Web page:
Books I like
These are some books which I really like - both fiction and non-fiction.
The ultimate in sci-fi\ fantasy. The story follows Paul Atreides, prince of House Atredies and heir to the planet Dune - the source of the most valuable substance in all the known universe. The characters and plot are great and have aged very well. The underlying theme is the danger of blindly following heroes. It's a tragic, amazing story. I read it almost every year.
Bayesian data analysis
Bayesian Data Analysis is pretty much the definitive text on the modern use of Bayesian statistics. The examples are clear, useful, and intuitive. The only downside is they don't talk much about Stan (the newest software for fitting Bayesian models), but the general knowledge is excellent. I'd recommend it to people who aren't even interested in Bayesian modeling because it covers lots of frequentist territory as well.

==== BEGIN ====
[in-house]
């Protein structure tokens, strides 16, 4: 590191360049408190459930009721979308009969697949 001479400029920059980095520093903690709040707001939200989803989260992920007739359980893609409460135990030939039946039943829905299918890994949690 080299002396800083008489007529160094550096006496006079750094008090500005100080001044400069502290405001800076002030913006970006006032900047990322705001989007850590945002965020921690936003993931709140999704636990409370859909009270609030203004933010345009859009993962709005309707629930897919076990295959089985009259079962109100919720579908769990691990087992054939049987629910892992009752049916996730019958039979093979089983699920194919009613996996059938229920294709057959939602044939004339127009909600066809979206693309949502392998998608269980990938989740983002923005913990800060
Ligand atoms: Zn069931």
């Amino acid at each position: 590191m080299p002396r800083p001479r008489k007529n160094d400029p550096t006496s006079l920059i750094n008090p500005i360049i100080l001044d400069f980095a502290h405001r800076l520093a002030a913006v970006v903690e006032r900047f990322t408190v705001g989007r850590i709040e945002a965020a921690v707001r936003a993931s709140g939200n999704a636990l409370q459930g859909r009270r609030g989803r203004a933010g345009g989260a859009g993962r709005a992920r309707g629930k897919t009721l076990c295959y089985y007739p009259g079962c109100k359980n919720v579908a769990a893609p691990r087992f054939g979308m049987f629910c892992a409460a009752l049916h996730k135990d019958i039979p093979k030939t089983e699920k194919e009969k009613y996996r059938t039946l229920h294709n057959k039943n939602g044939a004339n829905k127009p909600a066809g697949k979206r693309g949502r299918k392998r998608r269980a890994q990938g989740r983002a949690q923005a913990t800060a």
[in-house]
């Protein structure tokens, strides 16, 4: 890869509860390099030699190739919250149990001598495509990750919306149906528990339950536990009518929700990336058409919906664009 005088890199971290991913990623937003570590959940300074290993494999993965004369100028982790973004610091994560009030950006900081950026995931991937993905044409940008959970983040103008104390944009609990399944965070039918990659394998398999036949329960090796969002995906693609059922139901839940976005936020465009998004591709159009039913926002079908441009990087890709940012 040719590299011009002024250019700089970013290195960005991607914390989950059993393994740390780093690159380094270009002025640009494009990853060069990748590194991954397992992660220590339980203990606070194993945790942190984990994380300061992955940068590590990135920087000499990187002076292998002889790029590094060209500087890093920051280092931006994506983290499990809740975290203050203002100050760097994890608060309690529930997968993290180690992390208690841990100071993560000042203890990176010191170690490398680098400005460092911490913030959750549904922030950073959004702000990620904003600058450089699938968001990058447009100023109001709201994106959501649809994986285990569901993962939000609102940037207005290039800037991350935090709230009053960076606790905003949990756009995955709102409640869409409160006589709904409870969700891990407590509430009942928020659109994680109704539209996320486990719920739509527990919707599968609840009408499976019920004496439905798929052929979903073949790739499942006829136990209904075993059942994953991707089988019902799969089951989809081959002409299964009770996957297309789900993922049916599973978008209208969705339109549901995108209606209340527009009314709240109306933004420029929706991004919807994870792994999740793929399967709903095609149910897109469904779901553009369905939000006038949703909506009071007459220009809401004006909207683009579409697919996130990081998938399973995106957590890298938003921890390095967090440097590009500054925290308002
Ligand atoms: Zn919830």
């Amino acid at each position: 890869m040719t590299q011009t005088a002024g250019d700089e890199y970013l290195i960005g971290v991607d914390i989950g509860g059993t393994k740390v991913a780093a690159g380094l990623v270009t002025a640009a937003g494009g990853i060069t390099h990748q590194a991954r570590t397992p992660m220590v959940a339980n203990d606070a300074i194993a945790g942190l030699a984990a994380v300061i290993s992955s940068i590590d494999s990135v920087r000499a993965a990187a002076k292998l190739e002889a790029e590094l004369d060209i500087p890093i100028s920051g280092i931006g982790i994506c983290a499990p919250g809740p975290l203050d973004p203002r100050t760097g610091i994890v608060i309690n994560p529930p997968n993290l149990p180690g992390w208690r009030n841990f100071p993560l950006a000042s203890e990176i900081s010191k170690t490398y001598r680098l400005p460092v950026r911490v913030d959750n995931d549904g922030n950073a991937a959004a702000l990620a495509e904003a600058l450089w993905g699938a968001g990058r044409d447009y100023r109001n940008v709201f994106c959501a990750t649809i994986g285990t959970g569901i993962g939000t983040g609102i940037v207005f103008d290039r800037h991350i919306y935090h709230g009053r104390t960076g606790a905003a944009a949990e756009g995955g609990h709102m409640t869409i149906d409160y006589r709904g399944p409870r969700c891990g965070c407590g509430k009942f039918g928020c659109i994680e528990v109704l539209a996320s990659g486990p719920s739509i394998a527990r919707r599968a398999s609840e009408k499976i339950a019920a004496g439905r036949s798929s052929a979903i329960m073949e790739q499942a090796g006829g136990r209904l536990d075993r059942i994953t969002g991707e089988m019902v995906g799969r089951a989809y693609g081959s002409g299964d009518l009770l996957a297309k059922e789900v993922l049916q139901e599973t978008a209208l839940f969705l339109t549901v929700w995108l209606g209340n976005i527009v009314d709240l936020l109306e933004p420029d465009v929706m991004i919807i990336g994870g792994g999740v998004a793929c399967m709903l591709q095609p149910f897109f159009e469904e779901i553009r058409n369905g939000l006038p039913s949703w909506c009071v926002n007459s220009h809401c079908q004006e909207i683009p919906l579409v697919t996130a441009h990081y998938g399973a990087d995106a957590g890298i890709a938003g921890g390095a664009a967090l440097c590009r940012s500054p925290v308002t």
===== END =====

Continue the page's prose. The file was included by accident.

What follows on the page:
Richard McElreath's book is a great introduction to advanced statistics. It's a Bayesian book, but it covers lots of general statistical techniques very well (interaction terms, evaluating models, hierarchical modeling). If I ever teach a graduate statistics course I would strongly consider this.
Data analysis using regression...
This book by Andrew Gelman and Jennifer Hill is one of the best general books on statistical modeling and inference. While it's a little bit dated (although Andrew Gelman says he's working on a new version), the book very clearly outlines the basics (regression, analysis of variance) and then moves into the importance of hierarchical modeling.
Causal inference for statistics...
The definitive text on causal inference. Imbens and Rubin exhaustively list the importance of constructing proper counterfactual units for observational studies. They go way, way beyond the usual "you need to use propensity score matching" in most statistics books. A very good read.